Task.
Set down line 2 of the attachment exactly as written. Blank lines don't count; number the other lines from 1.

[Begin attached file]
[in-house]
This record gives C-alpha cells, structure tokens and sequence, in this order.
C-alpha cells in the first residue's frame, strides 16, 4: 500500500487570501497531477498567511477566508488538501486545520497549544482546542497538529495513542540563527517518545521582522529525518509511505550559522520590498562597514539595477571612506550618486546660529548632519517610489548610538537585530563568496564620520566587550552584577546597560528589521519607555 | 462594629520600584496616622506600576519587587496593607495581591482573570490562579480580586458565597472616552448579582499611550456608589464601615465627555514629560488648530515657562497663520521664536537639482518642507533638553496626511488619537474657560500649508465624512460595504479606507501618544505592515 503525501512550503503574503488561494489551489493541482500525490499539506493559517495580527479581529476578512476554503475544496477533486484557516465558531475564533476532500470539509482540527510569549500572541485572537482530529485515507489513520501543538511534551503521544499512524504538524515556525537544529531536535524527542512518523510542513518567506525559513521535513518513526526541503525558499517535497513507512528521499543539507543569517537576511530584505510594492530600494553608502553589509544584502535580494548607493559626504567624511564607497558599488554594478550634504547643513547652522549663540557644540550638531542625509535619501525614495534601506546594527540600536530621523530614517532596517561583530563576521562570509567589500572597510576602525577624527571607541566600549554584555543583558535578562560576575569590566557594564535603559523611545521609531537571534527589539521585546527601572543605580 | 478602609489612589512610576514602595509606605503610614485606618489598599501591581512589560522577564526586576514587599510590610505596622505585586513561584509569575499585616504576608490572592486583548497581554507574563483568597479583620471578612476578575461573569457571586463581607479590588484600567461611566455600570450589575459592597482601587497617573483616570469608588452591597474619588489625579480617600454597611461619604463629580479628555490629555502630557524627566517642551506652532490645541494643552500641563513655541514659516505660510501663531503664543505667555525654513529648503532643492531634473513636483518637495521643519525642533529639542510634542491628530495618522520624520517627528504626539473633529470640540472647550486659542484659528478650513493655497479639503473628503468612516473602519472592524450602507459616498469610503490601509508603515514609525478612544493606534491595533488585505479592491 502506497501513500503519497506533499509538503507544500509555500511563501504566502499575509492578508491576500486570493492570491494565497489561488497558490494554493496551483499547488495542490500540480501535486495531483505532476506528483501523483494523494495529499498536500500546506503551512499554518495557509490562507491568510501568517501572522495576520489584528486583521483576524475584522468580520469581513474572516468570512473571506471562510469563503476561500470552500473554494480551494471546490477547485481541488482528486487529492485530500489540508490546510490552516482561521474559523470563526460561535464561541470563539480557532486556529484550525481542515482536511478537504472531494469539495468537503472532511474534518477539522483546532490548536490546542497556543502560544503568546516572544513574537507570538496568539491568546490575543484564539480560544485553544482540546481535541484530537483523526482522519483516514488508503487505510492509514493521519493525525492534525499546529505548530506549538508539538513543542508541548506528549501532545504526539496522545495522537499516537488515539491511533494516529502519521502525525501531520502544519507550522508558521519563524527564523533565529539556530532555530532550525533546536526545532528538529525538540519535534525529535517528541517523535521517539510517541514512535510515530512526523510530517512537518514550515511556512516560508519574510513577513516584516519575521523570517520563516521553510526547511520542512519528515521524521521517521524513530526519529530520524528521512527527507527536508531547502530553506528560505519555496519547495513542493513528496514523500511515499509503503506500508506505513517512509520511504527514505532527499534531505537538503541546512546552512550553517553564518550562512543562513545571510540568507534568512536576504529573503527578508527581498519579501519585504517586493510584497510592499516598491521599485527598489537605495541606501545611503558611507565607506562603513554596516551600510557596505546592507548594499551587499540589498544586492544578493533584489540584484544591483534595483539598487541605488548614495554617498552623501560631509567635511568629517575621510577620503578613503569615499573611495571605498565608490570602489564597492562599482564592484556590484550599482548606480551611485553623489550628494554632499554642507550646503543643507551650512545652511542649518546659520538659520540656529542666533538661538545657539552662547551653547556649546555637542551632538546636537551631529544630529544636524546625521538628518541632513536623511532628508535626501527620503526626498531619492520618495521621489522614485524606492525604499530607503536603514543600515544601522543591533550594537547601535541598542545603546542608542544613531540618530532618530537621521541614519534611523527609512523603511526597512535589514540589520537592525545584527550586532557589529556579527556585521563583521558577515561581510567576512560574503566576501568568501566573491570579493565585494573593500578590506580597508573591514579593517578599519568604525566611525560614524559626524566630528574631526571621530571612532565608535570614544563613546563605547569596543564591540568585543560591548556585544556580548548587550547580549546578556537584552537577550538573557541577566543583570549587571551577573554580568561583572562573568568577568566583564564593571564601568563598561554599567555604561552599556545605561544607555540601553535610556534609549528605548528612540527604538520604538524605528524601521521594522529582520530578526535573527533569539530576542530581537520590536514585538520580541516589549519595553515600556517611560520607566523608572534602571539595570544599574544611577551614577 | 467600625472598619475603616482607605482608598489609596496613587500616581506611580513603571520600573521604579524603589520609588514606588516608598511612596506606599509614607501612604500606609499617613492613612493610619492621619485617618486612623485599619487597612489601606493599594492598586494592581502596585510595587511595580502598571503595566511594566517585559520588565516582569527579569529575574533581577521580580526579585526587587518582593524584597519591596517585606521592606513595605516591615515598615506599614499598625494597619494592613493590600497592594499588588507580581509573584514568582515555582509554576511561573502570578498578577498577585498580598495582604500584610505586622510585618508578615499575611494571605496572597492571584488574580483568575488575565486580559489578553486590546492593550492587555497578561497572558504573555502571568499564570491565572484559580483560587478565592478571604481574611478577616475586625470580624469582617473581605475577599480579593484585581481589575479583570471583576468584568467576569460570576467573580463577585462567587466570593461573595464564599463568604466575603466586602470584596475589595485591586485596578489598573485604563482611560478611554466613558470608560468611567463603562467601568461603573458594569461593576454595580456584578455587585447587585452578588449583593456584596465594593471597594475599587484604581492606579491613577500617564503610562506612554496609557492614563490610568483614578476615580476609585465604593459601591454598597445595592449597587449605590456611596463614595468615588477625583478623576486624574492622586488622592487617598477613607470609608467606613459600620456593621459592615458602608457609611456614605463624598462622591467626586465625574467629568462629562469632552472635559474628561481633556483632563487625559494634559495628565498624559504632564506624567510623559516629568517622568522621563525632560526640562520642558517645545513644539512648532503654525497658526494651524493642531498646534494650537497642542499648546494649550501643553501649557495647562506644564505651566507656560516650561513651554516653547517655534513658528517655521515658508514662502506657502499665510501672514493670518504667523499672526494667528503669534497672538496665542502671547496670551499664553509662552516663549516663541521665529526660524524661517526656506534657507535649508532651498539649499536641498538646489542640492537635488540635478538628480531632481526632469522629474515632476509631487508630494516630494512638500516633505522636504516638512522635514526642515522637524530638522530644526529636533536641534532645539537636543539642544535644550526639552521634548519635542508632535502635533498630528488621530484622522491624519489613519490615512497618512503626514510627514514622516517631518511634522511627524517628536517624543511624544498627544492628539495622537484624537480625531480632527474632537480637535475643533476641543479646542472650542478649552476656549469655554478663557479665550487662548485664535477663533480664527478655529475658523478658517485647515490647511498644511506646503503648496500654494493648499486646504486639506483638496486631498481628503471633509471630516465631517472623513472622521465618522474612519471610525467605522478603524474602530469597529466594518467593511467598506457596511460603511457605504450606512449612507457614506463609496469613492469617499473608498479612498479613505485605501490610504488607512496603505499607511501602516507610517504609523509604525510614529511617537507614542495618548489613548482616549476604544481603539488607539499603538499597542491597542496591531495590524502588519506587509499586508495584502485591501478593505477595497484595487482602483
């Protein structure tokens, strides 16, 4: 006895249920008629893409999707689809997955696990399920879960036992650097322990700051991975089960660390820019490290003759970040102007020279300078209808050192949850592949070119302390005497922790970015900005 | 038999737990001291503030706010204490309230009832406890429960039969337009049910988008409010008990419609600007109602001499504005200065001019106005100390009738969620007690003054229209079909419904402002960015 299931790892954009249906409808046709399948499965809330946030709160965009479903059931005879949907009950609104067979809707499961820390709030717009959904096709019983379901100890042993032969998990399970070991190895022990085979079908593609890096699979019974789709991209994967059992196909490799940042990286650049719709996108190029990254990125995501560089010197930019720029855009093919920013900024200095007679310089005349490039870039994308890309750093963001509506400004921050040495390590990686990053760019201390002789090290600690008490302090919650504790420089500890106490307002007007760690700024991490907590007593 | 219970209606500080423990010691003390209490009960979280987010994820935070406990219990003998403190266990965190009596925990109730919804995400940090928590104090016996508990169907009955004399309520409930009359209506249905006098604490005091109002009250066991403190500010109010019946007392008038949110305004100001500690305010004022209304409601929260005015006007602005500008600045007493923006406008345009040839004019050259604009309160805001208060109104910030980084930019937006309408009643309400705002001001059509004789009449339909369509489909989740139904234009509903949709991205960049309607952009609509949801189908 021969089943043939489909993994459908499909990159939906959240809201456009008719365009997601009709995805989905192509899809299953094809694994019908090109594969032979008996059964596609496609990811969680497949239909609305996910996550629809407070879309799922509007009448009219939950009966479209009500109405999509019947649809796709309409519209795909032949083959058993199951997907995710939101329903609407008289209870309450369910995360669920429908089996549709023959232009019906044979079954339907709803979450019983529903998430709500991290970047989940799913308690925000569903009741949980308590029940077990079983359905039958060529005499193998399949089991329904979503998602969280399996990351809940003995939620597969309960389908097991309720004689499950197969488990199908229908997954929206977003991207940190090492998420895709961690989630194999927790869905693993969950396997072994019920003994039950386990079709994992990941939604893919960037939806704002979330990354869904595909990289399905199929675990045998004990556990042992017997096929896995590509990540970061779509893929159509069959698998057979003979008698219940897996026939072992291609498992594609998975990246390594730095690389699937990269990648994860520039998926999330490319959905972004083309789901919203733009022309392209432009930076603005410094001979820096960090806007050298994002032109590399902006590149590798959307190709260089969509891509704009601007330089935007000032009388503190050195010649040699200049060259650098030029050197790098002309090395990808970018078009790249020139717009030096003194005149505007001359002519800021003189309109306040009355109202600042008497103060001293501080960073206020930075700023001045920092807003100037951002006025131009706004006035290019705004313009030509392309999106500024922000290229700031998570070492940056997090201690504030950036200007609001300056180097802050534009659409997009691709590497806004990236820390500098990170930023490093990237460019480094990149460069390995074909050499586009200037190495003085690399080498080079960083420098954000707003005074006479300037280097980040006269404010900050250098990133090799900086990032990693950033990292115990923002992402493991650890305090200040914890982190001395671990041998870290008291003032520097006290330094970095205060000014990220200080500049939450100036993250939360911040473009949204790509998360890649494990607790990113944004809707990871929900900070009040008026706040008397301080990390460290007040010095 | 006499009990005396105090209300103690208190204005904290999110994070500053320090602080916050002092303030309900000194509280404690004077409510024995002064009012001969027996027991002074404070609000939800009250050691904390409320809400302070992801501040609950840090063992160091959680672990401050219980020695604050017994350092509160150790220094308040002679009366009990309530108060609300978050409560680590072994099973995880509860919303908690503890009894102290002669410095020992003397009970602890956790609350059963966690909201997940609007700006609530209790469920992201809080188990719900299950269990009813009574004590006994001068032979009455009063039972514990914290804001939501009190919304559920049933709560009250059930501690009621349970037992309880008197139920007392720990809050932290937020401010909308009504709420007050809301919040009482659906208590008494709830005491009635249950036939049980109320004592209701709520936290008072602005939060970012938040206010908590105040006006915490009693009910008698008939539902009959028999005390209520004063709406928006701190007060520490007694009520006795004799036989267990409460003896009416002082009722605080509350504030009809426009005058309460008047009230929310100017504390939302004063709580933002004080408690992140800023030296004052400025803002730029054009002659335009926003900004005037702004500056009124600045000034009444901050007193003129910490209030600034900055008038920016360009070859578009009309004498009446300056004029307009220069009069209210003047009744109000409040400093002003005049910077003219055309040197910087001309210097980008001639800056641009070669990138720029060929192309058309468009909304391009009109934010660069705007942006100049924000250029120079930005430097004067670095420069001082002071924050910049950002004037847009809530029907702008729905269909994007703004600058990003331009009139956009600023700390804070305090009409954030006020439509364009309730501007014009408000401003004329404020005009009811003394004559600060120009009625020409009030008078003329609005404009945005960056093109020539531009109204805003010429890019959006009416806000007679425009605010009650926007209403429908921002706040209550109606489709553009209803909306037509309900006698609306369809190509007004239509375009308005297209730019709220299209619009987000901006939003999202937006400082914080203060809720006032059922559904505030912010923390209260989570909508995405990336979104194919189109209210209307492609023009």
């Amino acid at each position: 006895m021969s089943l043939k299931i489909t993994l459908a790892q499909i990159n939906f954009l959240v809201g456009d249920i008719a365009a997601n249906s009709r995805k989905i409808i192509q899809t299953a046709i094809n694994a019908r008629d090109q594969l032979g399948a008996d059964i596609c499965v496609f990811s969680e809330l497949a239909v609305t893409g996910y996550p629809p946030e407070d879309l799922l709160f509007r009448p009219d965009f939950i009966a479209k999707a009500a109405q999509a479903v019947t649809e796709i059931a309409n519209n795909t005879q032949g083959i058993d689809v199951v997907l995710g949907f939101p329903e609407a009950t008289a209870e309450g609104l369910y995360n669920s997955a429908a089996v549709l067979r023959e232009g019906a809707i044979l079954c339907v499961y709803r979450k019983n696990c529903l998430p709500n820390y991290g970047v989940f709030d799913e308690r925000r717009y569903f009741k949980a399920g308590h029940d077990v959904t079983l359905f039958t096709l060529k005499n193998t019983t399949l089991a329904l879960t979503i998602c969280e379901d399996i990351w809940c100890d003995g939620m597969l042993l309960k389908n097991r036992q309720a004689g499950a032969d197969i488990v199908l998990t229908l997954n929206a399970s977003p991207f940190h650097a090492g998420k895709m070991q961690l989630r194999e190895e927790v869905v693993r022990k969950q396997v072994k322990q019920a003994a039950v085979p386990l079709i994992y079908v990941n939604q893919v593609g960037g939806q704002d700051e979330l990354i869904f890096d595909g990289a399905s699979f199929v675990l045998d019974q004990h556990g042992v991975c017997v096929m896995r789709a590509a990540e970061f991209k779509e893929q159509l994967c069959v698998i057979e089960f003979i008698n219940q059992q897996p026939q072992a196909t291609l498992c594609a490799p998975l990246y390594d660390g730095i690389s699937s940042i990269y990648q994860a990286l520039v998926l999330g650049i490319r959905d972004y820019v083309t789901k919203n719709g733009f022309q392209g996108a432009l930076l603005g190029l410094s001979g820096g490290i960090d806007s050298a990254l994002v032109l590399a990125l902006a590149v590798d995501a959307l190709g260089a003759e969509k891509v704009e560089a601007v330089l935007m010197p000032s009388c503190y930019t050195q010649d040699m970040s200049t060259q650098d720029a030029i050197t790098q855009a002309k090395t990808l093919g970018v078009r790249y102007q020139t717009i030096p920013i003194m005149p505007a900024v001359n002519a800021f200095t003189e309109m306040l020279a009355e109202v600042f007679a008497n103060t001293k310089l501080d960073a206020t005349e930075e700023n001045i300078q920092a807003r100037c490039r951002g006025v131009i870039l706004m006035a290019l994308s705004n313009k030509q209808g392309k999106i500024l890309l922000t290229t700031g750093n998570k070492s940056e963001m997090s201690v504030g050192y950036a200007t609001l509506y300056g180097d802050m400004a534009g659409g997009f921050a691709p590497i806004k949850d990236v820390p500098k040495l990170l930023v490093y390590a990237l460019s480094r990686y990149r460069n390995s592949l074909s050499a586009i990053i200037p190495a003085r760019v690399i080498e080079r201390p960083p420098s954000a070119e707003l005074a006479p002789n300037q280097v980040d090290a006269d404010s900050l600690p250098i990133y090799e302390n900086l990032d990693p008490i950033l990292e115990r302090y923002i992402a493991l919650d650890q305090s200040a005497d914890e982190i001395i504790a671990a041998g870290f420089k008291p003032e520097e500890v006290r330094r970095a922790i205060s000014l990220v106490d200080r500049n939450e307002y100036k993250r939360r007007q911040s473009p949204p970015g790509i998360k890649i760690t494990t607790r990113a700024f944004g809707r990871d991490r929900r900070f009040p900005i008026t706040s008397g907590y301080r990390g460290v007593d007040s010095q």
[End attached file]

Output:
This record gives C-alpha cells, structure tokens and sequence, in this order.